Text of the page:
Consider the situation where a backup solution is using a network share. While it has permissions and user accounts associated with that share, the network share is still available on the network. A GPO attack that allows elevated domain access to servers and client machines will make it easy for a ransomware perpetrator to encrypt a network share containing backup data in real time.

Consider for a moment what a backup solution must achieve: It must move all your data from point A to point B as fast as physics will allow. This necessitates that it has access to all of the organization’s important data, applications, network, production storage, etc. In fact, it has more access than most corporate users, except for domain administrators!

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Conclusion

In the end, even the most prepared organization can’t completely protect itself against ransomware attacks. But you can limit the risks when you have a backup solution that not only allows you to restore all your data quickly and fully, but also:

  • Mitigates the risks of ransomware impacting your business
  • Reduces the number of core components that can be attacked
  • Limits exposure to data capture techniques
  • Restricts your backup data from ransomware
  • Offers source-side deduplication to reduce the amount of data being sent over a network

Resources

NetVault® Plus
Datasheet
NetVault® Plus
NetVault® Plus
Get application and data protection for physical, virtual and cloud environments
Read Datasheet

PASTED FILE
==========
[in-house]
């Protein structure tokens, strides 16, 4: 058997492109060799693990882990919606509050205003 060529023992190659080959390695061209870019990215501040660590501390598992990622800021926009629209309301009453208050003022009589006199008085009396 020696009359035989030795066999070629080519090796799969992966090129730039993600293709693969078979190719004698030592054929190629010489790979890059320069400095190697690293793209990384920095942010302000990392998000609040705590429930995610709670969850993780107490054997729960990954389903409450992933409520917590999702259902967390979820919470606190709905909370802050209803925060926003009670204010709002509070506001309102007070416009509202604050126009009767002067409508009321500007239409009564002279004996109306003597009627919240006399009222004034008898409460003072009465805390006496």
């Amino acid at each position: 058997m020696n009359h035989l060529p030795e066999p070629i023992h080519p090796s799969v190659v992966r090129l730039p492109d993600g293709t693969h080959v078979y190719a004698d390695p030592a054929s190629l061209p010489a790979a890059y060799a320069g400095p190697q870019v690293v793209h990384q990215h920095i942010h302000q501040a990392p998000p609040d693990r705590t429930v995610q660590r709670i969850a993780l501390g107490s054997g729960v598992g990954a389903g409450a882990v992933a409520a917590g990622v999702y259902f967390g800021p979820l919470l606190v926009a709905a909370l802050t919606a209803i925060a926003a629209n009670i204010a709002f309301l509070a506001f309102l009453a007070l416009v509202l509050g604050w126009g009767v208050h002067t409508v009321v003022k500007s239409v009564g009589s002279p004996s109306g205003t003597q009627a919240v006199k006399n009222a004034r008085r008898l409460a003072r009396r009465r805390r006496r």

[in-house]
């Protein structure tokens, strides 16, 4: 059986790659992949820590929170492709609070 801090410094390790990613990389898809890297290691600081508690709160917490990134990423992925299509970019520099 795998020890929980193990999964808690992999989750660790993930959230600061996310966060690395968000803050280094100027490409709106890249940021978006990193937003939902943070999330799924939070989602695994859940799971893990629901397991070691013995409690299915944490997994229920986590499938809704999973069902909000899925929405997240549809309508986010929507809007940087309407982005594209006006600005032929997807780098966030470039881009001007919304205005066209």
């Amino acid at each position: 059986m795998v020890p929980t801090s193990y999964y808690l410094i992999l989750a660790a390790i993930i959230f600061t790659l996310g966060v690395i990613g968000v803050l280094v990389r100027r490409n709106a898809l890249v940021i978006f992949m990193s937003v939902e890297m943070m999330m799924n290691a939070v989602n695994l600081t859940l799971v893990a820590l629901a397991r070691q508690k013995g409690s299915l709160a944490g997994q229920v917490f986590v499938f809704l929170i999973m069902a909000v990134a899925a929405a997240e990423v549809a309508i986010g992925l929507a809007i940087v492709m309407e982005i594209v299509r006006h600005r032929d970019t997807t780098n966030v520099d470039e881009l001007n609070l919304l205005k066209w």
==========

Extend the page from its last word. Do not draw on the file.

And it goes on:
Ransomware – Defense in Layers
White Paper
Ransomware – Defense in Layers
Ransomware – Defense in Layers

Ransomware isn’t new and it’s here to stay. Even though you can’t make your organization completely immune against ransomware attacks, you can mitigate the risks when you have a b

Read White Paper
DCIG Names Quest NetVault Plus a Top 5 SME Anti-Ransomware Backup Solution
Technical Brief
DCIG Names Quest NetVault Plus a Top 5 SME Anti-Ransomware Backup Solution
DCIG Names Quest NetVault Plus a Top 5 SME Anti-Ransomware Backup Solution
This report from IT analyst firm DCIG reviews one of its Top 5 SME Anti-Ransomware Backup Solution recommendations: Quest NetVault Plus.
Read Technical Brief
NetVault
Datasheet
NetVault
NetVault
Get application and data protection for physical, virtual and cloud environments
Read Datasheet
QoreStor Data Sheet
Datasheet
QoreStor Data Sheet
QoreStor Data Sheet
Accelerate backup speed, reduce storage costs and use the cloud for disaster recovery.
Read Datasheet